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A while back, I was in a board meeting as I had been many times before. It was fairly routine. When the second last item came up, the person presenting – not a fan of me and quietly hostile for the last several months – took the opportunity to tear me apart in front of everyone. Needless to say the entire tone of the meeting changed. During his rant, I was accused of fraud, being inappropriate with a person I care about, even racist. Those that knew me and/or knew the situation stayed mostly silent or spoke in a way that gave my accuser more fuel for his fire. Talk about being slain the house of my friends!

I spoke quietly to the two main accusations – fraud and being inappropriate which were both completely false (afterwards I was provided written statements by those involved that denied the accusations).  I clarified a few other details. I tried to be as gracious as possible. I even apologized for things I felt I could have done better. At that point the person started screaming, “He’s a liar, he’s a liar.”

That one left a pretty big wound. Even writing this is difficult and brings me distress. I can’t drive past that person’s neighbourhood without having a mild anxiety episode.

One of the dangers of having a distressing experience like that is that as the days go by, we can fall into ruminating. I did and I have to catch myself before it gets bad.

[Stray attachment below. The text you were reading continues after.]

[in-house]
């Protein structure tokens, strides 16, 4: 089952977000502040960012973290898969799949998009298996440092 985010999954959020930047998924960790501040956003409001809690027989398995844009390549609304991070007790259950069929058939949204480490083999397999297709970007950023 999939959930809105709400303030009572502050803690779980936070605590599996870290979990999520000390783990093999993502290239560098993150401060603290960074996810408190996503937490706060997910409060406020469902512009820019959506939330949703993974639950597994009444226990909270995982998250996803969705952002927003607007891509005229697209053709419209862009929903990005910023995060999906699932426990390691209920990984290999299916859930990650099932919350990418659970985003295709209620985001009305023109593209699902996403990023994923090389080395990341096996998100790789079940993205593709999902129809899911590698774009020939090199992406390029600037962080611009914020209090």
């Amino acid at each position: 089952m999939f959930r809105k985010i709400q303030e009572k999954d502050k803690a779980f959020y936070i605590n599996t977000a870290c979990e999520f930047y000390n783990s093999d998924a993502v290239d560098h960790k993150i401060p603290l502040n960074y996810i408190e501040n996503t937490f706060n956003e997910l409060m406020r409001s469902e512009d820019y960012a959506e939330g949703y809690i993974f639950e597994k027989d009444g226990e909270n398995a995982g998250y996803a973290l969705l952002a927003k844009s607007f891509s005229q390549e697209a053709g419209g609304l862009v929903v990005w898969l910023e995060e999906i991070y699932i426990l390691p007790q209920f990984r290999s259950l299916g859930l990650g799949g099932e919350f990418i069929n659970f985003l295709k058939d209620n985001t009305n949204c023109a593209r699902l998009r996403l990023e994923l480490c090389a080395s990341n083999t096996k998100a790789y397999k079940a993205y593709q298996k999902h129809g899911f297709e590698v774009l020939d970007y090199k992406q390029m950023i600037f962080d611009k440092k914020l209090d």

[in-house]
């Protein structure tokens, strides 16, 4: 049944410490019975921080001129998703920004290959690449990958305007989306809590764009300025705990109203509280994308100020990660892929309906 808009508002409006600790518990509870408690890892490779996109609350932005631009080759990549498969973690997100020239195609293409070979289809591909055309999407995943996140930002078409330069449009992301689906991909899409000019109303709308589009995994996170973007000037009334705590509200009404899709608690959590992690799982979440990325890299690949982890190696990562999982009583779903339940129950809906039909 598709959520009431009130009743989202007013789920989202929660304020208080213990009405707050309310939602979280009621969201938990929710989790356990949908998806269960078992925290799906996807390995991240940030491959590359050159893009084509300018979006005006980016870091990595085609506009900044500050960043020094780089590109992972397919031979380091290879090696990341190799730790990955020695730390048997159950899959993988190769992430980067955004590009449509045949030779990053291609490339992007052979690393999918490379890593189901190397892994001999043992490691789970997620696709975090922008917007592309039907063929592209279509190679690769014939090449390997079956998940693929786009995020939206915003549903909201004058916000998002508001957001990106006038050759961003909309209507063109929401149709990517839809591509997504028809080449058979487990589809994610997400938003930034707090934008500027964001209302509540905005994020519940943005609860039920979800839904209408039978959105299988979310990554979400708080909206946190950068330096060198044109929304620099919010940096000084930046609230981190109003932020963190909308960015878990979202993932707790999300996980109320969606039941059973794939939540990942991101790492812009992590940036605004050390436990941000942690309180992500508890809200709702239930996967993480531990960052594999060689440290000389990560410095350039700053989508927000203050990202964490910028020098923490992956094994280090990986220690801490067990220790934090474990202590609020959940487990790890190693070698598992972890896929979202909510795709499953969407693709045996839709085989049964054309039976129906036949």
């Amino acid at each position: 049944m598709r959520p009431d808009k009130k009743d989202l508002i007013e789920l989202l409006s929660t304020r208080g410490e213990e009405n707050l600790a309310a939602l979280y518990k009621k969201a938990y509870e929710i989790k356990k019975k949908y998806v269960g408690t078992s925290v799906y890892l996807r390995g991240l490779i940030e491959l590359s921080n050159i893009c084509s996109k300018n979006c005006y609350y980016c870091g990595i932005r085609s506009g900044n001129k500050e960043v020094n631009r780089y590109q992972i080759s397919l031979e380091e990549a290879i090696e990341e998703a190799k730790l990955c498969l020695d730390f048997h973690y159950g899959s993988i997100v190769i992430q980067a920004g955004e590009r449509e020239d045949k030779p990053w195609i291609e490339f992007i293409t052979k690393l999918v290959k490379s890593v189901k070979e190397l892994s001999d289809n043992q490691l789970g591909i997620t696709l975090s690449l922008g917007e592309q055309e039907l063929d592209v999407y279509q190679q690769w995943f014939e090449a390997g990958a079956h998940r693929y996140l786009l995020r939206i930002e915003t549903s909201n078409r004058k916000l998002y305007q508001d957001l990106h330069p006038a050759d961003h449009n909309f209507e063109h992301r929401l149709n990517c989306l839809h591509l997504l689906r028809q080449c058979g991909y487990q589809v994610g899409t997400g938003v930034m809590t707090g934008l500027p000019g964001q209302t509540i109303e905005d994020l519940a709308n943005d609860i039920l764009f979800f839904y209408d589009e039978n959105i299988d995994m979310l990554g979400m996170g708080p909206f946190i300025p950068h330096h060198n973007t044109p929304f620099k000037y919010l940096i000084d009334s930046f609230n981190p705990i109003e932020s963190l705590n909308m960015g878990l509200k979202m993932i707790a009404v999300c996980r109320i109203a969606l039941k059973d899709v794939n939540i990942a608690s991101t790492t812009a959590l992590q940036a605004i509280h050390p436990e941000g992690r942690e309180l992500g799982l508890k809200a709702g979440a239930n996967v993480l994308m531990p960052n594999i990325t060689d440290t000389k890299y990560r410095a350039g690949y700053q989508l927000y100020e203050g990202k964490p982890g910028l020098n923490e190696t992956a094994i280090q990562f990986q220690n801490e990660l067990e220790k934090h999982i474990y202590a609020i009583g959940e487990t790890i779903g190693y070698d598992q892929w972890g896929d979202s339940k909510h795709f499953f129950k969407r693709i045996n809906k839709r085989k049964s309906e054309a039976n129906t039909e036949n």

Do you know why ruminating is a problem? According to Dr. Guy Winch, in his book Emotional First Aid and in an article specifically on this topic, “Rumination is when we bring up emotional distress and “chew on it” repeatedly… When we don’t have resolution, ruminating goes wrong when we play the same distressing scenes in our head over and over.”  Here are some key points Dr. Winch notes about rumination.

Rumination is maladaptive – it doesn’t help us find resolution and amplifies our distress.

Rumination is addictive – the more we ruminate, the more compelled we feel to continue doing so.

Rumination increases risk of becoming depressed and it can prolong the duration of depressive episodes.

Rumination can increase substance and food abuse as we try to manage or numb out the distressing emotions we feel.

Rumination focuses on the negative which tends to spread to seeing other aspects of our lives too negatively.

Rumination impairs problem solving.

Rumination increases our stress responses and that increases our risk of cardiovascular disease.

To break the the rumination habit, Dr. Winch recommends going cold turkey – making a decision to avoid it and striving to stick with it. What can help through this process is distraction. When you feel rumination coming on, try a movie, exercise, puzzles, Angry Birds (is that still a thing?), really anything that requires concentration. This tends to break the pattern and bring us back to a calmer state. This will take practice so don’t give up. Your rumination patterns will fade with time.

Do you struggle with rumination? What are you doing to reduce it?